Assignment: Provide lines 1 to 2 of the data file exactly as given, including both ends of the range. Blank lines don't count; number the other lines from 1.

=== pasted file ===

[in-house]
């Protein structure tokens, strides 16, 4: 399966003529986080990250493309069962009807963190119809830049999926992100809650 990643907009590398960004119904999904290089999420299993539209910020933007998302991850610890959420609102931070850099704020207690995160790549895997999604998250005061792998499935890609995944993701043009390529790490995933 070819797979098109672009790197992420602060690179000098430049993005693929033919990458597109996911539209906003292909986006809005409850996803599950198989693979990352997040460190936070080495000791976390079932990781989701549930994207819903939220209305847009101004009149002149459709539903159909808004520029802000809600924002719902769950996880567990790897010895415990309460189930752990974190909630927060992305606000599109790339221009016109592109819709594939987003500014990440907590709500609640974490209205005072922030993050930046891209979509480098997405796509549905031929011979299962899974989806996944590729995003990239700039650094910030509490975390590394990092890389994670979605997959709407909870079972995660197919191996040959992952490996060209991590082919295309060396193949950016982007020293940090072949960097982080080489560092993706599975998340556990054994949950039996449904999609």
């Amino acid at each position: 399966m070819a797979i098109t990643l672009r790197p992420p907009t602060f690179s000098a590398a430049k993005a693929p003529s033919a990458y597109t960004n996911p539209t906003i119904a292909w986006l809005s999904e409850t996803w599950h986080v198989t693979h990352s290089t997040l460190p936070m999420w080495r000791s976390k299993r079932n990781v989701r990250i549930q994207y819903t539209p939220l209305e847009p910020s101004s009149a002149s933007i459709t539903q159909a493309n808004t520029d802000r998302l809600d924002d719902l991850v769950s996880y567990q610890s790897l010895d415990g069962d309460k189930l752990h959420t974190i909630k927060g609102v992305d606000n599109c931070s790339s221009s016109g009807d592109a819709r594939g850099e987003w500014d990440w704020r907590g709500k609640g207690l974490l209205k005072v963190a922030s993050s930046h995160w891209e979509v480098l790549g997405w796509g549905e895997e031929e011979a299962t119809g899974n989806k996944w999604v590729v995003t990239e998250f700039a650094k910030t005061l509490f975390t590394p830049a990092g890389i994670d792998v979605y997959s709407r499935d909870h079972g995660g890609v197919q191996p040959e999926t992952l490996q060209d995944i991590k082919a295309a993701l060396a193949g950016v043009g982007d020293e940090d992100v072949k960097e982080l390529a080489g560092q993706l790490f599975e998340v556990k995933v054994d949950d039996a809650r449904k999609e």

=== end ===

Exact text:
[in-house]
């Protein structure tokens, strides 16, 4: 399966003529986080990250493309069962009807963190119809830049999926992100809650 990643907009590398960004119904999904290089999420299993539209910020933007998302991850610890959420609102931070850099704020207690995160790549895997999604998250005061792998499935890609995944993701043009390529790490995933 070819797979098109672009790197992420602060690179000098430049993005693929033919990458597109996911539209906003292909986006809005409850996803599950198989693979990352997040460190936070080495000791976390079932990781989701549930994207819903939220209305847009101004009149002149459709539903159909808004520029802000809600924002719902769950996880567990790897010895415990309460189930752990974190909630927060992305606000599109790339221009016109592109819709594939987003500014990440907590709500609640974490209205005072922030993050930046891209979509480098997405796509549905031929011979299962899974989806996944590729995003990239700039650094910030509490975390590394990092890389994670979605997959709407909870079972995660197919191996040959992952490996060209991590082919295309060396193949950016982007020293940090072949960097982080080489560092993706599975998340556990054994949950039996449904999609």